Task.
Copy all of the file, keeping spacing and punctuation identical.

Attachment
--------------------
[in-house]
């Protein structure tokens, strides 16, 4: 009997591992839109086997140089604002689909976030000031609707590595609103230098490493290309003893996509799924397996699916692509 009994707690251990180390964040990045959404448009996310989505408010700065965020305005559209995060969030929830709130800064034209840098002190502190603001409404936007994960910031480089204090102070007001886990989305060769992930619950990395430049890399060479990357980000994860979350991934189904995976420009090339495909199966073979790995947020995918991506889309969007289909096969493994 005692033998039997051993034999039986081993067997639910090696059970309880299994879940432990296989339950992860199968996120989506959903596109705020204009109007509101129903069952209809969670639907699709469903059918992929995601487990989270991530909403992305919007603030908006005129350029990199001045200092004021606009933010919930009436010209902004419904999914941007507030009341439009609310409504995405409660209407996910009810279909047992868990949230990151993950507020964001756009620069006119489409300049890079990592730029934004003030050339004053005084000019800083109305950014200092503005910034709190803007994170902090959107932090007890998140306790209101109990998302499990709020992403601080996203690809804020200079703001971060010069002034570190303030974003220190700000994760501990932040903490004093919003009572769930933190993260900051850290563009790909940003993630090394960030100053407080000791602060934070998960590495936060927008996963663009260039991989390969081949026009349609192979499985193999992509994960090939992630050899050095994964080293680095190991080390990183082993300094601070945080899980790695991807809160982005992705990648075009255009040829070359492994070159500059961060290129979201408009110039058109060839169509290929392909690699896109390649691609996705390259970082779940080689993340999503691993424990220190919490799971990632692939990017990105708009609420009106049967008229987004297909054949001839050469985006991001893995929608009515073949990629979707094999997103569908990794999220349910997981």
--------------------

[in-house]
């Protein structure tokens, strides 16, 4: 009997591992839109086997140089604002689909976030000031609707590595609103230098490493290309003893996509799924397996699916692509 009994707690251990180390964040990045959404448009996310989505408010700065965020305005559209995060969030929830709130800064034209840098002190502190603001409404936007994960910031480089204090102070007001886990989305060769992930619950990395430049890399060479990357980000994860979350991934189904995976420009090339495909199966073979790995947020995918991506889309969007289909096969493994 005692033998039997051993034999039986081993067997639910090696059970309880299994879940432990296989339950992860199968996120989506959903596109705020204009109007509101129903069952209809969670639907699709469903059918992929995601487990989270991530909403992305919007603030908006005129350029990199001045200092004021606009933010919930009436010209902004419904999914941007507030009341439009609310409504995405409660209407996910009810279909047992868990949230990151993950507020964001756009620069006119489409300049890079990592730029934004003030050339004053005084000019800083109305950014200092503005910034709190803007994170902090959107932090007890998140306790209101109990998302499990709020992403601080996203690809804020200079703001971060010069002034570190303030974003220190700000994760501990932040903490004093919003009572769930933190993260900051850290563009790909940003993630090394960030100053407080000791602060934070998960590495936060927008996963663009260039991989390969081949026009349609192979499985193999992509994960090939992630050899050095994964080293680095190991080390990183082993300094601070945080899980790695991807809160982005992705990648075009255009040829070359492994070159500059961060290129979201408009110039058109060839169509290929392909690699896109390649691609996705390259970082779940080689993340999503691993424990220190919490799971990632692939990017990105708009609420009106049967008229987004297909054949001839050469985006991001893995929608009515073949990629979707094999997103569908990794999220349910997981």